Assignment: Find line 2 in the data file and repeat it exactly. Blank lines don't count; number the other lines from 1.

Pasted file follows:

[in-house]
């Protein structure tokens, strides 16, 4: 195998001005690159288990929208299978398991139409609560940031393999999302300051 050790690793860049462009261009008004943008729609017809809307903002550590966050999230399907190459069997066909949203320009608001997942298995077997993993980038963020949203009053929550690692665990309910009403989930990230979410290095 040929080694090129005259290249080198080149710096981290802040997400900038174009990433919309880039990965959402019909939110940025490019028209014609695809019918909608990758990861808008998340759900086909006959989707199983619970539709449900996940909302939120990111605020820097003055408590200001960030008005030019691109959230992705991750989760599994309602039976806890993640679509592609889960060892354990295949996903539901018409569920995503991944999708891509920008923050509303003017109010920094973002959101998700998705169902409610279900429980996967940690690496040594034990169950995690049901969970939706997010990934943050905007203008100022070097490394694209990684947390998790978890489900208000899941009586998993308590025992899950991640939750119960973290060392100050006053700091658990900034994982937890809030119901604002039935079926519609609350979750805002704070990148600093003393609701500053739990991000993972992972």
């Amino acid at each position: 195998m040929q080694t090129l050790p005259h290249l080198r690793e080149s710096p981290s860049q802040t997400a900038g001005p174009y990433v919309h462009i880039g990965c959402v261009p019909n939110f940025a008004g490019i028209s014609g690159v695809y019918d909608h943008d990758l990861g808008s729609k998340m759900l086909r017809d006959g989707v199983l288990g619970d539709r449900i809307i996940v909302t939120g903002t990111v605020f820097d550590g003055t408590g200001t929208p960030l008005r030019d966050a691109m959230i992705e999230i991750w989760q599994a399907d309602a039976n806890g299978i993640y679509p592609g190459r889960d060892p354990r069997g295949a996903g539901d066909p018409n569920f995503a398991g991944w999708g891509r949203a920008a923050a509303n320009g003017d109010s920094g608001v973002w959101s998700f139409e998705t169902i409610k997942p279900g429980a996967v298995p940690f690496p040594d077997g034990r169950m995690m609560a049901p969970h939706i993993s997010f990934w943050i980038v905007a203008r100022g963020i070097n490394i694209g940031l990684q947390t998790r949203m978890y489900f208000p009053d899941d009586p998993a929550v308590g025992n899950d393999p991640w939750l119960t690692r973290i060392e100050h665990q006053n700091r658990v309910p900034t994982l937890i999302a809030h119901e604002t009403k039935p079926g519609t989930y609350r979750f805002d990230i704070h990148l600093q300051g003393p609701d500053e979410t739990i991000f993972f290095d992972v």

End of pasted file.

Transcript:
């Protein structure tokens, strides 16, 4: 195998001005690159288990929208299978398991139409609560940031393999999302300051 050790690793860049462009261009008004943008729609017809809307903002550590966050999230399907190459069997066909949203320009608001997942298995077997993993980038963020949203009053929550690692665990309910009403989930990230979410290095 040929080694090129005259290249080198080149710096981290802040997400900038174009990433919309880039990965959402019909939110940025490019028209014609695809019918909608990758990861808008998340759900086909006959989707199983619970539709449900996940909302939120990111605020820097003055408590200001960030008005030019691109959230992705991750989760599994309602039976806890993640679509592609889960060892354990295949996903539901018409569920995503991944999708891509920008923050509303003017109010920094973002959101998700998705169902409610279900429980996967940690690496040594034990169950995690049901969970939706997010990934943050905007203008100022070097490394694209990684947390998790978890489900208000899941009586998993308590025992899950991640939750119960973290060392100050006053700091658990900034994982937890809030119901604002039935079926519609609350979750805002704070990148600093003393609701500053739990991000993972992972």